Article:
Another relevant connection: There's a German series (with a cancelled US version) about six children in a hospital who become friends. In one episode, one of them is given the chance to see what his life would have been like if he had never had cancer and never had to have his leg amputated. And boy, was it a nice life. Nothing super amazing -- but if you're an active, athletic boy who has had to live in a hospital and receive chemo for a year, and you lost a leg, good enough is truly good enough. But then the twist came . . . He wondered how his five friends were doing. And in It's a Wonderful Life style, ALL of them were doing worse for not having known him. In the end, he was able to make peace with his life, because he loved his friends.

When I was telling a colleague about this episode, she misunderstood the part about it just being a vision and thought the boy had been given a choice. And she was appalled that he "chose" to have cancer anyway, for the sake of his friends. In his place, she would have chosen good health (and four limbs) and just found other ways to do good in the world. (And then it was my turn to be appalled. LOL!) But I had to admit that we don't know how she might end up tipping the scales. Maybe she'd end up helping far more people, in more life-changing ways, as a healthy person and it's just unfortunate that it came at the expense of five others. But what's five people in the Omelas closet compared to the bigger numbers?

Anyway, my stance on this is: Help when, where and how you want to help -- and don't let anyone tell you you're not helping "right."

Sheila said...

Yeah, I have really struggled with a sense of obligation to care about all the things, help in all the ways, when I'm only one person. And I do also like to watch some Netflix or have an ice cream cone. I finally decided that, while I feel like everyone has an obligation to help in some way or other, there isn't actually a minimum obligation we have to do before we're allowed to sit down. Just that you're doing something matters. Maybe it's not the most efficient way or the most important cause, but at least you're helping.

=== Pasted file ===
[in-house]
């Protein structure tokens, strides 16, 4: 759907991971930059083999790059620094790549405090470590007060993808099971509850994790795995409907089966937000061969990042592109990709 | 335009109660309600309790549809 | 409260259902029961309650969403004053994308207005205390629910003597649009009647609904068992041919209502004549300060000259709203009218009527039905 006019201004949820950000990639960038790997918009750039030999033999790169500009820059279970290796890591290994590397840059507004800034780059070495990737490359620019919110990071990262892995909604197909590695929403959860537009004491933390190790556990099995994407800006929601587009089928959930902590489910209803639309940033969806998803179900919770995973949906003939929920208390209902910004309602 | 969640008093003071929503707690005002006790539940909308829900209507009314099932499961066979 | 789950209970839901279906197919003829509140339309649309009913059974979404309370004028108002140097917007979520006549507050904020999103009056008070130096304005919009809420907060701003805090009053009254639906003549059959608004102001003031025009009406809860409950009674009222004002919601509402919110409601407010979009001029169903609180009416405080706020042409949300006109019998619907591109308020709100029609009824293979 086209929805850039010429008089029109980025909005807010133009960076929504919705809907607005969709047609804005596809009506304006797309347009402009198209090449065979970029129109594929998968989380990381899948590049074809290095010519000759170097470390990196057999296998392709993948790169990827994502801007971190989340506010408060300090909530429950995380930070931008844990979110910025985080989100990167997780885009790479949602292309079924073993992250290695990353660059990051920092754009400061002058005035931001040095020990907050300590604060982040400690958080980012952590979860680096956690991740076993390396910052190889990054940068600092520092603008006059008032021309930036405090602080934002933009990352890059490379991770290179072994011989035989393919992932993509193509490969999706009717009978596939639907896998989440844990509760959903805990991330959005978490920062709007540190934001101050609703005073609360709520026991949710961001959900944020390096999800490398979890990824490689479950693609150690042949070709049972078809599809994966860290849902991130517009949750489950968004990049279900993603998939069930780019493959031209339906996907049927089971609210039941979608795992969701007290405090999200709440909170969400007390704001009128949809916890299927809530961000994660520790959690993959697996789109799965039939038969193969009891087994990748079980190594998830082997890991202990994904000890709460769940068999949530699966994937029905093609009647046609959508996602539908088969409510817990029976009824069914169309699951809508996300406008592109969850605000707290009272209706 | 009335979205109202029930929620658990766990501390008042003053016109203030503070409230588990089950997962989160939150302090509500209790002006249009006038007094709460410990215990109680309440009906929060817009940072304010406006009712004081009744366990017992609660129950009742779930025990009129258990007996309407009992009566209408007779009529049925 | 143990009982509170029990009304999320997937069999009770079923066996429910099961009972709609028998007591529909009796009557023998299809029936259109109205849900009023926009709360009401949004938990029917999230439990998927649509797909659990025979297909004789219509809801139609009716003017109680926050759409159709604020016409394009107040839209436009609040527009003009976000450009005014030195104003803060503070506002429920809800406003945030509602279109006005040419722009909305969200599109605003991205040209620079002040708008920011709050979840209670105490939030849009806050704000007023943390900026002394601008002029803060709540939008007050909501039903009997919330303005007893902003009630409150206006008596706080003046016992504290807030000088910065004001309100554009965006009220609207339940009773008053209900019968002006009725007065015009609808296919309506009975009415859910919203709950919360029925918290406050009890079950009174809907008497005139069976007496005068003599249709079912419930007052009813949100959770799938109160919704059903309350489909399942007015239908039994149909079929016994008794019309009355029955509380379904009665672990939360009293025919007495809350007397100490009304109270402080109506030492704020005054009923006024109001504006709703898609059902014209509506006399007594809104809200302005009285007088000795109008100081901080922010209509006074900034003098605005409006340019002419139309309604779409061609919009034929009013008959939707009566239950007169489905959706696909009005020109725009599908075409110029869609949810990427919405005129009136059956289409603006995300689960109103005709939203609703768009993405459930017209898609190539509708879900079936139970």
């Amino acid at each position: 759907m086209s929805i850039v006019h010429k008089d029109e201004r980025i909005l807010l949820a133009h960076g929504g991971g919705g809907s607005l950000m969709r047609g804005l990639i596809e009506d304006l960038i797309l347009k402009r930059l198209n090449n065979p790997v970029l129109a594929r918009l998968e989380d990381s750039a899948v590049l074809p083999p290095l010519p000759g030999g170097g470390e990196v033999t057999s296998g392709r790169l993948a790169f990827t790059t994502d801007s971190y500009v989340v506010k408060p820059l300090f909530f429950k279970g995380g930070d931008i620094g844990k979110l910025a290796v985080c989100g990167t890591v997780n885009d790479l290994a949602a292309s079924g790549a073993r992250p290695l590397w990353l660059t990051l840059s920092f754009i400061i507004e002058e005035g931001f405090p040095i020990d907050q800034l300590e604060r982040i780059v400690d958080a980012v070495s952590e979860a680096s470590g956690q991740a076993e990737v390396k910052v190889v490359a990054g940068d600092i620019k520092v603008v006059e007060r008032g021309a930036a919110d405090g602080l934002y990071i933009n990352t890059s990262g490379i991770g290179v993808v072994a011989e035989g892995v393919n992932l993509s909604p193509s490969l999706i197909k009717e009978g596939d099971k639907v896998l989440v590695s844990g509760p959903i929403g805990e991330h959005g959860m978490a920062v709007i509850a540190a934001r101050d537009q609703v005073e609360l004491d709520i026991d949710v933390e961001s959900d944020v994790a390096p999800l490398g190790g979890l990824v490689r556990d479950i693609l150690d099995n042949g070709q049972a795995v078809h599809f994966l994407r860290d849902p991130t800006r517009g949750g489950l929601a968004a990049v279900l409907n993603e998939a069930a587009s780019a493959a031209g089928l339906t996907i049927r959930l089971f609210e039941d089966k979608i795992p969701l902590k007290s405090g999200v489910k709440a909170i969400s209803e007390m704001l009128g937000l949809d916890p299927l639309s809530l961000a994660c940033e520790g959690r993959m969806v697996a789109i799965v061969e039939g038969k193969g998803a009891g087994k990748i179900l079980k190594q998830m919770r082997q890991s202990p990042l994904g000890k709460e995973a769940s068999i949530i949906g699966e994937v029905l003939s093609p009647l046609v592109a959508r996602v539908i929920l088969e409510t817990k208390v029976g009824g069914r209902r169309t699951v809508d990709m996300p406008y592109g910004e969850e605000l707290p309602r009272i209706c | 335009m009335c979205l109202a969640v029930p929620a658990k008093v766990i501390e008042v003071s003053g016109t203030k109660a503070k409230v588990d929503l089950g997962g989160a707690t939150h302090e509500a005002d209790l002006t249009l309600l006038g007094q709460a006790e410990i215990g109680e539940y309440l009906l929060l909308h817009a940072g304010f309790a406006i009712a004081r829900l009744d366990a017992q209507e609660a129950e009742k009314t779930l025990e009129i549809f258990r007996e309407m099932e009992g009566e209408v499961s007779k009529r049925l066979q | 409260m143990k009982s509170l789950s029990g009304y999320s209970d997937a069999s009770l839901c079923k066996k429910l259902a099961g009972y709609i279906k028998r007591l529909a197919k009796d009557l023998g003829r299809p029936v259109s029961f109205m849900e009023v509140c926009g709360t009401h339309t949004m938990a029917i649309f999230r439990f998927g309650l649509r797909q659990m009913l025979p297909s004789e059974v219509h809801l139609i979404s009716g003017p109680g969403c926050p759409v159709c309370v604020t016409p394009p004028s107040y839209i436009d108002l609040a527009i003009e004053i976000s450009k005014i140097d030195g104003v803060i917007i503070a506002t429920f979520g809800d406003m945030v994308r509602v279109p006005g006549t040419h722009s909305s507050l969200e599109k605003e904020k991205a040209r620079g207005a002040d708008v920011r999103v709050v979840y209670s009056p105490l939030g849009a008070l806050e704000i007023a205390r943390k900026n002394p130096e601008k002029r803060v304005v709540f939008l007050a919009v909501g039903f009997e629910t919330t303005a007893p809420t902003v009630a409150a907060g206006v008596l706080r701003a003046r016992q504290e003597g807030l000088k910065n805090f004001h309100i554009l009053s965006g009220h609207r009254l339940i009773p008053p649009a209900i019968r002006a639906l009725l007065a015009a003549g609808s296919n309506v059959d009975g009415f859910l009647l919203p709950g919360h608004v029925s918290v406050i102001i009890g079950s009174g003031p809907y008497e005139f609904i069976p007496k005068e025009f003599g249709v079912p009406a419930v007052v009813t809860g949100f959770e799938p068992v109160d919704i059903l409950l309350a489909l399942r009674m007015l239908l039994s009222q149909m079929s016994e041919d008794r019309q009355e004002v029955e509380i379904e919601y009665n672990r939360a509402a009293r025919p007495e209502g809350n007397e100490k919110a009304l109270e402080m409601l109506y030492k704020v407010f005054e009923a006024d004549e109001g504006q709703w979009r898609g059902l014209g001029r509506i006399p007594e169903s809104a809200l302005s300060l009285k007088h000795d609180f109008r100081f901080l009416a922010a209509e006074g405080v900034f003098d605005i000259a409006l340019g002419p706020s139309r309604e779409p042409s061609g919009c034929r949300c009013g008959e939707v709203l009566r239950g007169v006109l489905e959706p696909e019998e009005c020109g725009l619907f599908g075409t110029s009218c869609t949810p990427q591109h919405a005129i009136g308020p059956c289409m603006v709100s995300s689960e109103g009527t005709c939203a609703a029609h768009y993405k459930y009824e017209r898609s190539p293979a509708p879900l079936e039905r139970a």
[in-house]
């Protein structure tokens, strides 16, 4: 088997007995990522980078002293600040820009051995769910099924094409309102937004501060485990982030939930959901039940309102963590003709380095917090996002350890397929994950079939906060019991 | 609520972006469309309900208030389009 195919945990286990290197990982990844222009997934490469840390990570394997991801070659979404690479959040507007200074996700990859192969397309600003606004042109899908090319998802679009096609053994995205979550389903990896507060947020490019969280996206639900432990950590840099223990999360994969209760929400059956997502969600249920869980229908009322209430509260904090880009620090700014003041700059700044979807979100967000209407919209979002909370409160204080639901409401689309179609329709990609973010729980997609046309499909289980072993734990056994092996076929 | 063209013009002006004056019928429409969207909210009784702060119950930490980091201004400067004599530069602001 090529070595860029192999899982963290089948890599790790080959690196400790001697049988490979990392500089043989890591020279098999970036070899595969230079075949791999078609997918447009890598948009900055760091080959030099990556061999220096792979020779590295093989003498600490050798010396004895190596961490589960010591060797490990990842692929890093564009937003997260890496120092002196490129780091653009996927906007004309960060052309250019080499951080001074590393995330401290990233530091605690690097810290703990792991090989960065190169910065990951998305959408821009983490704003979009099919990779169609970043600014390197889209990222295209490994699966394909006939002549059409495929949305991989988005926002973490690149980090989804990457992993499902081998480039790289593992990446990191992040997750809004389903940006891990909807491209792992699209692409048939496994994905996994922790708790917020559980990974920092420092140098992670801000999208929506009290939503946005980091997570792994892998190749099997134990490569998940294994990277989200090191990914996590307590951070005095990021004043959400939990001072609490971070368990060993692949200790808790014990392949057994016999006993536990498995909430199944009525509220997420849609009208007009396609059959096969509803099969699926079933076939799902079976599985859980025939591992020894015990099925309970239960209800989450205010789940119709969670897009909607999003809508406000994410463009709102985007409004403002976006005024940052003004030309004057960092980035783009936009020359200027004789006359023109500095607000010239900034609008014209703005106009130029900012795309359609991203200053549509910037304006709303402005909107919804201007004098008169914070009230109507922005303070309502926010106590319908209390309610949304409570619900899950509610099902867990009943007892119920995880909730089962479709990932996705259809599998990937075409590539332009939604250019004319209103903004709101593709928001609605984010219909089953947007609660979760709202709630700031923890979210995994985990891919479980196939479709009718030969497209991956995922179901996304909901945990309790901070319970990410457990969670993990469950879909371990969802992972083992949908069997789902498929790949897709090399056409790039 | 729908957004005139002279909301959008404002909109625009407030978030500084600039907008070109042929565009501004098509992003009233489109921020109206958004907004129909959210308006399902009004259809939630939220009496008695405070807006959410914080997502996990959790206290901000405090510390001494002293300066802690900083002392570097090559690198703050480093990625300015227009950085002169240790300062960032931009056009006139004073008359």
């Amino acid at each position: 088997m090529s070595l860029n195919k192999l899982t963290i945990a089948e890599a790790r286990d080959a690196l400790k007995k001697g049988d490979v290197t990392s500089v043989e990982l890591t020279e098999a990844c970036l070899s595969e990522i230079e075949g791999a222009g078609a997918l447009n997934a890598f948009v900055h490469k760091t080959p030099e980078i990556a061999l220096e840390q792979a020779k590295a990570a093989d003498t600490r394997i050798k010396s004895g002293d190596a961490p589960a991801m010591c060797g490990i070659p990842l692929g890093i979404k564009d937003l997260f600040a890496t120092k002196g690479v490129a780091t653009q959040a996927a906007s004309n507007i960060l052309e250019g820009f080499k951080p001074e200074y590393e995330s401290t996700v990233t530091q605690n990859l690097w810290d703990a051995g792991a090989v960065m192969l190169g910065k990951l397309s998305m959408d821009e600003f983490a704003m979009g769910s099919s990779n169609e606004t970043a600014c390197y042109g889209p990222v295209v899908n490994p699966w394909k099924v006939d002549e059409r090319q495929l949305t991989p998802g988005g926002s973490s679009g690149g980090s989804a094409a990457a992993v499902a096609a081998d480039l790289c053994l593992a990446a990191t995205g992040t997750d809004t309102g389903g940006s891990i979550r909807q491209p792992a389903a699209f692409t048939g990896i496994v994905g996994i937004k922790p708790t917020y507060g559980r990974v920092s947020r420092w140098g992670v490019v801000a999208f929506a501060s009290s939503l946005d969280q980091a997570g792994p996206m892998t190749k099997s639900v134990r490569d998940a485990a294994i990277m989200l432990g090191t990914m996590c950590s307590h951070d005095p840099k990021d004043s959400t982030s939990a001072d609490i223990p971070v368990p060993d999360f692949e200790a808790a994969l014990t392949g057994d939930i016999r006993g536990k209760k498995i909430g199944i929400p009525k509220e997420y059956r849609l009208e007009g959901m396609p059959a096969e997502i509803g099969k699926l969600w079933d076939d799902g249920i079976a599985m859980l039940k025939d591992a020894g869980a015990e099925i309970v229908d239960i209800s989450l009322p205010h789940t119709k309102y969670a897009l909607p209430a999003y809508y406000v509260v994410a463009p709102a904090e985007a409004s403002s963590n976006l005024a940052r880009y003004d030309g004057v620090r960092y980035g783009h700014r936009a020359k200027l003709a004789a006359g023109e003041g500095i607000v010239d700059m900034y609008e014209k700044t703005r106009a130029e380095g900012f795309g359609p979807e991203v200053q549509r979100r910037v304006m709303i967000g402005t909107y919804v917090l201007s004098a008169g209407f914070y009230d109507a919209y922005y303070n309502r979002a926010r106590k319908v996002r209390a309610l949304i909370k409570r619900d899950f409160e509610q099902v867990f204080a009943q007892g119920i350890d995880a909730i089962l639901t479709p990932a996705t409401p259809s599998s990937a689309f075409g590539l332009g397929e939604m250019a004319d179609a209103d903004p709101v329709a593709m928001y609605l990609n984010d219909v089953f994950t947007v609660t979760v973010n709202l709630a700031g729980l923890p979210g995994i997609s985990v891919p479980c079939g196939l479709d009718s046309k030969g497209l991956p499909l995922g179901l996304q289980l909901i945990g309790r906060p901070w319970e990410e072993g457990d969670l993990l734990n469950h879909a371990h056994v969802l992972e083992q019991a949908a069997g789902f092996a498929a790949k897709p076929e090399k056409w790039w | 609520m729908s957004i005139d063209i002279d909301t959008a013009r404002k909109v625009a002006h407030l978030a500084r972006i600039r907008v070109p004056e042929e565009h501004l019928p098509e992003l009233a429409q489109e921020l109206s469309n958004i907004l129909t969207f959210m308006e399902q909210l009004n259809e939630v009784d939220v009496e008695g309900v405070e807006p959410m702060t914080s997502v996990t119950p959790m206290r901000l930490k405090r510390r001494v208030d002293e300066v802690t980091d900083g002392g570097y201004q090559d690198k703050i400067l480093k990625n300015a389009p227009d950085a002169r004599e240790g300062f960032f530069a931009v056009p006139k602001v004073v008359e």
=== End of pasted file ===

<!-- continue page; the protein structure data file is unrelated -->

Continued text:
The vision the boy had reminds me of a similar dream I had when Jackie was a baby. I dreamed a time traveler offered to change the timeline so that I'd never had her. And I turned him down, not because my life was better as it was, but just because I felt like her existence was worth something.

Enbrethiliel said...


In your place, I'd also turn down the time traveler . . . because I'd spend the rest of my life feeling guilty about every good thing that happens to me, wondering if I only got to enjoy it because I sacrificed a child. So totally emotional, subjective reasons first.

Then I'd rationalize later (as I'm rationalizing now, having made that knee-jerk decision) that perhaps the time traveler was actually a Terminator trying to get rid of another key figure from the Human Resistance!

Sheila said...

Oh, part of the deal was that I would forget she'd ever existed.

Enbrethiliel said...


I'm actually more triggered by the idea that my memory will be wiped than by the idea that I'd trade a child for an easier life! The time traveler seems a bit Rumpelstiltskinish to me now -- offering the deal because he secretly wants the child for himself! But that's fodder for another dream, I guess . . .